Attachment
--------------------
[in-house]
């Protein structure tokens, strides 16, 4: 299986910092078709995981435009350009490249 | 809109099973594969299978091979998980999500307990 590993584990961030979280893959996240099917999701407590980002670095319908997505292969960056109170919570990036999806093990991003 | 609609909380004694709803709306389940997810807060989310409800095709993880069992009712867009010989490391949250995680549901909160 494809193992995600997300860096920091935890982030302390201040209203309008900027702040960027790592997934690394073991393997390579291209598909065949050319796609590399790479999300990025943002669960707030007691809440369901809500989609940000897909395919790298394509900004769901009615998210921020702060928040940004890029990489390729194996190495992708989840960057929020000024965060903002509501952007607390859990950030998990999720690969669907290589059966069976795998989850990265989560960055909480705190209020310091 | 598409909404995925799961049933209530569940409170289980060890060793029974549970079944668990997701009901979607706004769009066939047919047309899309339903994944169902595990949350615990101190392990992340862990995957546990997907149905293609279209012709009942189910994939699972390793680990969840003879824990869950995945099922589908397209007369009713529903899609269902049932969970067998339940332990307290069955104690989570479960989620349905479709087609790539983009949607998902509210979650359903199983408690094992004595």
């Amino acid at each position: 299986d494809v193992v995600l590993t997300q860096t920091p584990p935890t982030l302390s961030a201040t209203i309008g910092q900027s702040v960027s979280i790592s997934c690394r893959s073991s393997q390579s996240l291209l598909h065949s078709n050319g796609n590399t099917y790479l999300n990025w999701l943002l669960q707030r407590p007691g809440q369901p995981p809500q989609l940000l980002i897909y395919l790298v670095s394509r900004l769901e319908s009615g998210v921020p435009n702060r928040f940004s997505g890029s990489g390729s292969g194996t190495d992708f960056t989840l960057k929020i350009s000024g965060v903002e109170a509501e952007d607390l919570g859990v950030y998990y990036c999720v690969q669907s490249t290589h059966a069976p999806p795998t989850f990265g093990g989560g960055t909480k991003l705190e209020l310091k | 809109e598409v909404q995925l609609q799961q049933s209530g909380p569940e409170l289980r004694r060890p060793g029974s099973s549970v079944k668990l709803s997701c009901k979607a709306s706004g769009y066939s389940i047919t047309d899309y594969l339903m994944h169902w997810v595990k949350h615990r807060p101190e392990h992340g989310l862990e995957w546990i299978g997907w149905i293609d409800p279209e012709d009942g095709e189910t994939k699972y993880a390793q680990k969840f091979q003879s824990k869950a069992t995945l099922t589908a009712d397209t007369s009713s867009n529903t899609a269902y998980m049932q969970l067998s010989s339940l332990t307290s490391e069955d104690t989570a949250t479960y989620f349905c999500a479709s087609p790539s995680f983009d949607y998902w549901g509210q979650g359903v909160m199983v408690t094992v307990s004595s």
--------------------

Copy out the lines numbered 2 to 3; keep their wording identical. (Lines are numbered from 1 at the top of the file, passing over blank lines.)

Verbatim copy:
């Protein structure tokens, strides 16, 4: 299986910092078709995981435009350009490249 | 809109099973594969299978091979998980999500307990 590993584990961030979280893959996240099917999701407590980002670095319908997505292969960056109170919570990036999806093990991003 | 609609909380004694709803709306389940997810807060989310409800095709993880069992009712867009010989490391949250995680549901909160 494809193992995600997300860096920091935890982030302390201040209203309008900027702040960027790592997934690394073991393997390579291209598909065949050319796609590399790479999300990025943002669960707030007691809440369901809500989609940000897909395919790298394509900004769901009615998210921020702060928040940004890029990489390729194996190495992708989840960057929020000024965060903002509501952007607390859990950030998990999720690969669907290589059966069976795998989850990265989560960055909480705190209020310091 | 598409909404995925799961049933209530569940409170289980060890060793029974549970079944668990997701009901979607706004769009066939047919047309899309339903994944169902595990949350615990101190392990992340862990995957546990997907149905293609279209012709009942189910994939699972390793680990969840003879824990869950995945099922589908397209007369009713529903899609269902049932969970067998339940332990307290069955104690989570479960989620349905479709087609790539983009949607998902509210979650359903199983408690094992004595």
């Amino acid at each position: 299986d494809v193992v995600l590993t997300q860096t920091p584990p935890t982030l302390s961030a201040t209203i309008g910092q900027s702040v960027s979280i790592s997934c690394r893959s073991s393997q390579s996240l291209l598909h065949s078709n050319g796609n590399t099917y790479l999300n990025w999701l943002l669960q707030r407590p007691g809440q369901p995981p809500q989609l940000l980002i897909y395919l790298v670095s394509r900004l769901e319908s009615g998210v921020p435009n702060r928040f940004s997505g890029s990489g390729s292969g194996t190495d992708f960056t989840l960057k929020i350009s000024g965060v903002e109170a509501e952007d607390l919570g859990v950030y998990y990036c999720v690969q669907s490249t290589h059966a069976p999806p795998t989850f990265g093990g989560g960055t909480k991003l705190e209020l310091k | 809109e598409v909404q995925l609609q799961q049933s209530g909380p569940e409170l289980r004694r060890p060793g029974s099973s549970v079944k668990l709803s997701c009901k979607a709306s706004g769009y066939s389940i047919t047309d899309y594969l339903m994944h169902w997810v595990k949350h615990r807060p101190e392990h992340g989310l862990e995957w546990i299978g997907w149905i293609d409800p279209e012709d009942g095709e189910t994939k699972y993880a390793q680990k969840f091979q003879s824990k869950a069992t995945l099922t589908a009712d397209t007369s009713s867009n529903t899609a269902y998980m049932q969970l067998s010989s339940l332990t307290s490391e069955d104690t989570a949250t479960y989620f349905c999500a479709s087609p790539s995680f983009d949607y998902w549901g509210q979650g359903v909160m199983v408690t094992v307990s004595s």